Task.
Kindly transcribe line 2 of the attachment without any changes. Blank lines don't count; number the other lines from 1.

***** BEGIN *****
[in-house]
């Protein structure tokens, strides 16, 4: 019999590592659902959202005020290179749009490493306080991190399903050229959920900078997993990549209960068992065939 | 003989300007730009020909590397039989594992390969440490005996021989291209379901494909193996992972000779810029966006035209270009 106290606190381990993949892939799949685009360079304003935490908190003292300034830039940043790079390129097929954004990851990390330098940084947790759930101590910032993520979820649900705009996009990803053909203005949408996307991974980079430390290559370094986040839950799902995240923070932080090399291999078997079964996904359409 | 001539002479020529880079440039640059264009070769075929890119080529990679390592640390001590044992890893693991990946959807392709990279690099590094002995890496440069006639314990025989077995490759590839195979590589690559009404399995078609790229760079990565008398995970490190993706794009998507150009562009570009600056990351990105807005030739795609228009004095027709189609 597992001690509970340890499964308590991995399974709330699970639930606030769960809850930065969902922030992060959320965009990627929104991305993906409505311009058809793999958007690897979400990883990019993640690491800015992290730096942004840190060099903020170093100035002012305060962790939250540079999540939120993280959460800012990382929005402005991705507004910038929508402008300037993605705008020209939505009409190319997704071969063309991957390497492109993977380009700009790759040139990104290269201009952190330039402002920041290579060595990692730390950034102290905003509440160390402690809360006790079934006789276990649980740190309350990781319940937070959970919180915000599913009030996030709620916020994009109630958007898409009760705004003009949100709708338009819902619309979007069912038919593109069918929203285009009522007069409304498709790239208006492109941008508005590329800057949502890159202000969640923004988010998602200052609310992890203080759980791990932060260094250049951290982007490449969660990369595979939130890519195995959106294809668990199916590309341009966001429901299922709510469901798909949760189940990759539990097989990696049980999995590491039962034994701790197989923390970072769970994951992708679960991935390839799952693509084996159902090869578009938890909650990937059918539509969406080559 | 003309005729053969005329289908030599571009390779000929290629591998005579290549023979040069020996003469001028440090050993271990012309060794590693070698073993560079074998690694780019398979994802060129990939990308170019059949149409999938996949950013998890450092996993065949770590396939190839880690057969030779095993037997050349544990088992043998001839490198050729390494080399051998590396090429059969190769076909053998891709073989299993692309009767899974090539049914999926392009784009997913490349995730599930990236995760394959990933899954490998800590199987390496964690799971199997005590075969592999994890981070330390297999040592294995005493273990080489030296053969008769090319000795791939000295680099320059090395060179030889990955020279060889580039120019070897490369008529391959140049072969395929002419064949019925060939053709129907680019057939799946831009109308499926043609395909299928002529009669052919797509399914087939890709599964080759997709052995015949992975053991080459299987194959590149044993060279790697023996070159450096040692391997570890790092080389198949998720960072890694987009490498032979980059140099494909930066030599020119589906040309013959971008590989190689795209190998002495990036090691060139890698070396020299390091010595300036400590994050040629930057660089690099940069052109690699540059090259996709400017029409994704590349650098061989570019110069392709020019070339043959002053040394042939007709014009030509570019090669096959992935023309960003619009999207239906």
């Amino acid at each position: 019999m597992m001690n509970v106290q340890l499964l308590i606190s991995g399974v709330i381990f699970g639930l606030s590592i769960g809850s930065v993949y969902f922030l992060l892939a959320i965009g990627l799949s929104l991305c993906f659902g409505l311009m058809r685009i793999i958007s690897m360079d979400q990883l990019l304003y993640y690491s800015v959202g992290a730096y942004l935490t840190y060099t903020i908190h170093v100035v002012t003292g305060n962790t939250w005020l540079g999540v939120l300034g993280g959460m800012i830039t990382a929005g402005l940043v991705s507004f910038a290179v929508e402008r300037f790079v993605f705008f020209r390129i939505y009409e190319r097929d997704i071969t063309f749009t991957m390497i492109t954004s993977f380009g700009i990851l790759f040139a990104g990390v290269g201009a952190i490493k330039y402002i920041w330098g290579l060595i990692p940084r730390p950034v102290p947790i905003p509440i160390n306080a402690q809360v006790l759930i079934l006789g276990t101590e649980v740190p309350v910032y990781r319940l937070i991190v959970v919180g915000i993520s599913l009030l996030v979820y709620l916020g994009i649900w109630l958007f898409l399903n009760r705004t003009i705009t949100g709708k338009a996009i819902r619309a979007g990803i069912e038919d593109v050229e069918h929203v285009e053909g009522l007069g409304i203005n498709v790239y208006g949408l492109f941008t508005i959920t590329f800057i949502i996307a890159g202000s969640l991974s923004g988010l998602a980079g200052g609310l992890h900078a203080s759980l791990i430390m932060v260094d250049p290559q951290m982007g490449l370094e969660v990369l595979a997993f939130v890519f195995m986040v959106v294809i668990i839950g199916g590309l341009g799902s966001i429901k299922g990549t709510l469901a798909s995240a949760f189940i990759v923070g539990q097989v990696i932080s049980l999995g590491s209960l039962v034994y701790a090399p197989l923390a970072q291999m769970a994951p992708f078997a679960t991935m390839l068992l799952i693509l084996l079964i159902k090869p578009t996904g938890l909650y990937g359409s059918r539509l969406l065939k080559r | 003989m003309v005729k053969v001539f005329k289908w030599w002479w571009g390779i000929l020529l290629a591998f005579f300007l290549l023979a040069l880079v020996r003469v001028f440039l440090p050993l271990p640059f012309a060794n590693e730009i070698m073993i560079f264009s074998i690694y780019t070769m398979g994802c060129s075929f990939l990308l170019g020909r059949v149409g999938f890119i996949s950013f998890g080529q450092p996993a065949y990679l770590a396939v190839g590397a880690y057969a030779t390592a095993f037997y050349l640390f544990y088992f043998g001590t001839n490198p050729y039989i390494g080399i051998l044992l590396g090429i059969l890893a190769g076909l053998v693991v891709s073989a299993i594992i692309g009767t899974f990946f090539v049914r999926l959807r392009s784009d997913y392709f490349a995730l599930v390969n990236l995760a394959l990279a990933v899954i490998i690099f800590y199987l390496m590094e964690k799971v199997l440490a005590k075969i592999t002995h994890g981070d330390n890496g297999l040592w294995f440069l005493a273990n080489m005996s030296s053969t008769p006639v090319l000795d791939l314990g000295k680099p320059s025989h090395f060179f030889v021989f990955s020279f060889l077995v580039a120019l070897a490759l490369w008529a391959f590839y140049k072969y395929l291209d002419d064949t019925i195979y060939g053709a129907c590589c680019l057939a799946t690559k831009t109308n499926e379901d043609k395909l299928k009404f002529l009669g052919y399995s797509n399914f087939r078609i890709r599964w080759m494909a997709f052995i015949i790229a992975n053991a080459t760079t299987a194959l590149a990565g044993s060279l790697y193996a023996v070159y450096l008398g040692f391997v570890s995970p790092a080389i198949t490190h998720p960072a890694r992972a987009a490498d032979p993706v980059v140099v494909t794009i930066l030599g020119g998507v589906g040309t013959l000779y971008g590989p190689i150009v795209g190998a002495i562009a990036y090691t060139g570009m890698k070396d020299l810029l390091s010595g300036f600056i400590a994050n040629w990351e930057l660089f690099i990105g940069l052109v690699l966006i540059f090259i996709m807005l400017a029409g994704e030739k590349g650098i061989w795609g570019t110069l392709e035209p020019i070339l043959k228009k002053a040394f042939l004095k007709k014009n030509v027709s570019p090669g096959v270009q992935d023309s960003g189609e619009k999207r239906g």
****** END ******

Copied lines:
């Protein structure tokens, strides 16, 4: 019999590592659902959202005020290179749009490493306080991190399903050229959920900078997993990549209960068992065939 | 003989300007730009020909590397039989594992390969440490005996021989291209379901494909193996992972000779810029966006035209270009 106290606190381990993949892939799949685009360079304003935490908190003292300034830039940043790079390129097929954004990851990390330098940084947790759930101590910032993520979820649900705009996009990803053909203005949408996307991974980079430390290559370094986040839950799902995240923070932080090399291999078997079964996904359409 | 001539002479020529880079440039640059264009070769075929890119080529990679390592640390001590044992890893693991990946959807392709990279690099590094002995890496440069006639314990025989077995490759590839195979590589690559009404399995078609790229760079990565008398995970490190993706794009998507150009562009570009600056990351990105807005030739795609228009004095027709189609 597992001690509970340890499964308590991995399974709330699970639930606030769960809850930065969902922030992060959320965009990627929104991305993906409505311009058809793999958007690897979400990883990019993640690491800015992290730096942004840190060099903020170093100035002012305060962790939250540079999540939120993280959460800012990382929005402005991705507004910038929508402008300037993605705008020209939505009409190319997704071969063309991957390497492109993977380009700009790759040139990104290269201009952190330039402002920041290579060595990692730390950034102290905003509440160390402690809360006790079934006789276990649980740190309350990781319940937070959970919180915000599913009030996030709620916020994009109630958007898409009760705004003009949100709708338009819902619309979007069912038919593109069918929203285009009522007069409304498709790239208006492109941008508005590329800057949502890159202000969640923004988010998602200052609310992890203080759980791990932060260094250049951290982007490449969660990369595979939130890519195995959106294809668990199916590309341009966001429901299922709510469901798909949760189940990759539990097989990696049980999995590491039962034994701790197989923390970072769970994951992708679960991935390839799952693509084996159902090869578009938890909650990937059918539509969406080559 | 003309005729053969005329289908030599571009390779000929290629591998005579290549023979040069020996003469001028440090050993271990012309060794590693070698073993560079074998690694780019398979994802060129990939990308170019059949149409999938996949950013998890450092996993065949770590396939190839880690057969030779095993037997050349544990088992043998001839490198050729390494080399051998590396090429059969190769076909053998891709073989299993692309009767899974090539049914999926392009784009997913490349995730599930990236995760394959990933899954490998800590199987390496964690799971199997005590075969592999994890981070330390297999040592294995005493273990080489030296053969008769090319000795791939000295680099320059090395060179030889990955020279060889580039120019070897490369008529391959140049072969395929002419064949019925060939053709129907680019057939799946831009109308499926043609395909299928002529009669052919797509399914087939890709599964080759997709052995015949992975053991080459299987194959590149044993060279790697023996070159450096040692391997570890790092080389198949998720960072890694987009490498032979980059140099494909930066030599020119589906040309013959971008590989190689795209190998002495990036090691060139890698070396020299390091010595300036400590994050040629930057660089690099940069052109690699540059090259996709400017029409994704590349650098061989570019110069392709020019070339043959002053040394042939007709014009030509570019090669096959992935023309960003619009999207239906």